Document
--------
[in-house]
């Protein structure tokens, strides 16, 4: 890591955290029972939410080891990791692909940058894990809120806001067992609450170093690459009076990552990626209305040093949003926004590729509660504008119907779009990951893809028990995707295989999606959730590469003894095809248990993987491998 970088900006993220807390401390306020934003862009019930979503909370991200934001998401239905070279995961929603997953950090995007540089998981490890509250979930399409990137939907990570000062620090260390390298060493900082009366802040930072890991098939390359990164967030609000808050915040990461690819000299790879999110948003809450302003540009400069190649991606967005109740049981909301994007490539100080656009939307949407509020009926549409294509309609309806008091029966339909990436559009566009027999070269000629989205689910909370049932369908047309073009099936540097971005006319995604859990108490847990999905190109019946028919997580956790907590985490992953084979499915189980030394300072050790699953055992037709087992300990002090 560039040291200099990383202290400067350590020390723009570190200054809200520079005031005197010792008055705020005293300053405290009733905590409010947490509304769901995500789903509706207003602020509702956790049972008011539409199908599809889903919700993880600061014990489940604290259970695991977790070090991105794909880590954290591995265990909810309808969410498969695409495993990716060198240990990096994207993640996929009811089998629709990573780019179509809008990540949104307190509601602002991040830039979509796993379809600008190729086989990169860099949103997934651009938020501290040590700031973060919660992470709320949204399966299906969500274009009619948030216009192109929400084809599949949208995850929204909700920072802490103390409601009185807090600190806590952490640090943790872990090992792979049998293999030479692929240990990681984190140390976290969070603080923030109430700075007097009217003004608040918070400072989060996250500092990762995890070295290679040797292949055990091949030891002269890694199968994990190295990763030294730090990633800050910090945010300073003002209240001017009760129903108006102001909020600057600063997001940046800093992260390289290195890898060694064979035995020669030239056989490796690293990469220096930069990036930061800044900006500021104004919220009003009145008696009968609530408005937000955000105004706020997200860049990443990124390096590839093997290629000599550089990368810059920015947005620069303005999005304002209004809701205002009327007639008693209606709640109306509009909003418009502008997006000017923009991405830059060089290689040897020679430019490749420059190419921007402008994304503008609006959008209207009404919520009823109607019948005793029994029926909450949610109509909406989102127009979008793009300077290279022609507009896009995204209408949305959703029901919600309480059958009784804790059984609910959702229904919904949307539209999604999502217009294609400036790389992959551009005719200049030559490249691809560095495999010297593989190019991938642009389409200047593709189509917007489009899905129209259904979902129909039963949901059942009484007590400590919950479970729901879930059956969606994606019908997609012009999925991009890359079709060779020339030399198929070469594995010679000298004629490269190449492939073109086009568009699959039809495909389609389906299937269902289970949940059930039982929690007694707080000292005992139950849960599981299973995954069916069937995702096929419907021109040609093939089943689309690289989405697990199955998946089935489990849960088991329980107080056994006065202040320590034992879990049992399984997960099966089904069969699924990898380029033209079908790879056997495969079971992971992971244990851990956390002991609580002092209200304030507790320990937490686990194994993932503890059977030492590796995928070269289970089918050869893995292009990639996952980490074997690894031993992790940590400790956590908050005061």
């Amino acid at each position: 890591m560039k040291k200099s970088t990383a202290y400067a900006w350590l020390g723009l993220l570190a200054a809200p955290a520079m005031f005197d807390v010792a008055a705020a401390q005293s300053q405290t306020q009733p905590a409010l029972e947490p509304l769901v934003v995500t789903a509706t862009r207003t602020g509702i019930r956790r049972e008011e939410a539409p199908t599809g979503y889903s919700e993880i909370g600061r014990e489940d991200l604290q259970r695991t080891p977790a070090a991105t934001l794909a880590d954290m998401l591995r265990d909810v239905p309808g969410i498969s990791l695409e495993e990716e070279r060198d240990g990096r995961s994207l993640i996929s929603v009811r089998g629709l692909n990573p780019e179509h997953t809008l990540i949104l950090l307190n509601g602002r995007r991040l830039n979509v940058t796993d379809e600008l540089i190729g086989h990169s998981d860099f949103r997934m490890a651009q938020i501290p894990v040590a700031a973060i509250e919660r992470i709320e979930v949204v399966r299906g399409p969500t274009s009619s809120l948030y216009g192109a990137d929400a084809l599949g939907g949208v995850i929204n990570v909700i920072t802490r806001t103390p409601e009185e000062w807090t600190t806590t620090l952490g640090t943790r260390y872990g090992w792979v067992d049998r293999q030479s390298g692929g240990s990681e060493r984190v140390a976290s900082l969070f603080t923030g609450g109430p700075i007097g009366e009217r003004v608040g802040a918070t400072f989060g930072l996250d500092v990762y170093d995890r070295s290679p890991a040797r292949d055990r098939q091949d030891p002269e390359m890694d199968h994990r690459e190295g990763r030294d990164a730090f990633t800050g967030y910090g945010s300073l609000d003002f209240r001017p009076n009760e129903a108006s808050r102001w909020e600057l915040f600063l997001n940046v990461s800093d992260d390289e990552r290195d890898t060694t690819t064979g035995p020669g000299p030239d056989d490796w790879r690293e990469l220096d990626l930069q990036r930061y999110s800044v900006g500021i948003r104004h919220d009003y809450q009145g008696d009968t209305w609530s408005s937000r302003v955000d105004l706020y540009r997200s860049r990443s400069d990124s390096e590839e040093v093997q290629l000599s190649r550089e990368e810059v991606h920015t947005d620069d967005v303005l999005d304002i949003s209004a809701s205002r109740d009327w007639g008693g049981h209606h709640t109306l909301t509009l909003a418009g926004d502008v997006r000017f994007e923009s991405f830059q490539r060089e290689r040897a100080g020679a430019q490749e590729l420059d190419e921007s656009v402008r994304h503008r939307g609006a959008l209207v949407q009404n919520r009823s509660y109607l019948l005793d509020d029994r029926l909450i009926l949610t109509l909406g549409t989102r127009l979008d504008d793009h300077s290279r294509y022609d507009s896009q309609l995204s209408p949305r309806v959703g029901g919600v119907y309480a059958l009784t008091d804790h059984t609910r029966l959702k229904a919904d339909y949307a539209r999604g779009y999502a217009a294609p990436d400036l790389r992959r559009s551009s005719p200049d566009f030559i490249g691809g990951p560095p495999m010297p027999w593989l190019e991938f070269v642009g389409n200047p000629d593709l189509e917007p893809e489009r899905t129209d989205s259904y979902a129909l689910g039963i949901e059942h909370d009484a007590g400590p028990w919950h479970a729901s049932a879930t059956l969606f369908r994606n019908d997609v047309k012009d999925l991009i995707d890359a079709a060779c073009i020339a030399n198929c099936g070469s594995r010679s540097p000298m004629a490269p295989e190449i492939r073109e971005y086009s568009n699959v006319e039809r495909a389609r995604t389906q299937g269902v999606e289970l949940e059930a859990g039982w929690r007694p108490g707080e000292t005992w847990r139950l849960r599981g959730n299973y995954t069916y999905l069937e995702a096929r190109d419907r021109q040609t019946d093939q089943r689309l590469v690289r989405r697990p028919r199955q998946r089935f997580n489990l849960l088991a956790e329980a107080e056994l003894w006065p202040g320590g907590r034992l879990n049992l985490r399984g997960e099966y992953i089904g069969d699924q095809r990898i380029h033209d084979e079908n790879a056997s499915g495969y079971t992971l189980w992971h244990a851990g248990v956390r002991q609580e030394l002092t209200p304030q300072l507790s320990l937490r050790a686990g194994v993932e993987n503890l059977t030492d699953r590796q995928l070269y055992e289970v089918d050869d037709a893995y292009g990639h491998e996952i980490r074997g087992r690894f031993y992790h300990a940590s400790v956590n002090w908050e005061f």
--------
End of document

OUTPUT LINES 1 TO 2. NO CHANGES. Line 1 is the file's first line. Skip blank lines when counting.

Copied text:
[in-house]
């Protein structure tokens, strides 16, 4: 890591955290029972939410080891990791692909940058894990809120806001067992609450170093690459009076990552990626209305040093949003926004590729509660504008119907779009990951893809028990995707295989999606959730590469003894095809248990993987491998 970088900006993220807390401390306020934003862009019930979503909370991200934001998401239905070279995961929603997953950090995007540089998981490890509250979930399409990137939907990570000062620090260390390298060493900082009366802040930072890991098939390359990164967030609000808050915040990461690819000299790879999110948003809450302003540009400069190649991606967005109740049981909301994007490539100080656009939307949407509020009926549409294509309609309806008091029966339909990436559009566009027999070269000629989205689910909370049932369908047309073009099936540097971005006319995604859990108490847990999905190109019946028919997580956790907590985490992953084979499915189980030394300072050790699953055992037709087992300990002090 560039040291200099990383202290400067350590020390723009570190200054809200520079005031005197010792008055705020005293300053405290009733905590409010947490509304769901995500789903509706207003602020509702956790049972008011539409199908599809889903919700993880600061014990489940604290259970695991977790070090991105794909880590954290591995265990909810309808969410498969695409495993990716060198240990990096994207993640996929009811089998629709990573780019179509809008990540949104307190509601602002991040830039979509796993379809600008190729086989990169860099949103997934651009938020501290040590700031973060919660992470709320949204399966299906969500274009009619948030216009192109929400084809599949949208995850929204909700920072802490103390409601009185807090600190806590952490640090943790872990090992792979049998293999030479692929240990990681984190140390976290969070603080923030109430700075007097009217003004608040918070400072989060996250500092990762995890070295290679040797292949055990091949030891002269890694199968994990190295990763030294730090990633800050910090945010300073003002209240001017009760129903108006102001909020600057600063997001940046800093992260390289290195890898060694064979035995020669030239056989490796690293990469220096930069990036930061800044900006500021104004919220009003009145008696009968609530408005937000955000105004706020997200860049990443990124390096590839093997290629000599550089990368810059920015947005620069303005999005304002209004809701205002009327007639008693209606709640109306509009909003418009502008997006000017923009991405830059060089290689040897020679430019490749420059190419921007402008994304503008609006959008209207009404919520009823109607019948005793029994029926909450949610109509909406989102127009979008793009300077290279022609507009896009995204209408949305959703029901919600309480059958009784804790059984609910959702229904919904949307539209999604999502217009294609400036790389992959551009005719200049030559490249691809560095495999010297593989190019991938642009389409200047593709189509917007489009899905129209259904979902129909039963949901059942009484007590400590919950479970729901879930059956969606994606019908997609012009999925991009890359079709060779020339030399198929070469594995010679000298004629490269190449492939073109086009568009699959039809495909389609389906299937269902289970949940059930039982929690007694707080000292005992139950849960599981299973995954069916069937995702096929419907021109040609093939089943689309690289989405697990199955998946089935489990849960088991329980107080056994006065202040320590034992879990049992399984997960099966089904069969699924990898380029033209079908790879056997495969079971992971992971244990851990956390002991609580002092209200304030507790320990937490686990194994993932503890059977030492590796995928070269289970089918050869893995292009990639996952980490074997690894031993992790940590400790956590908050005061």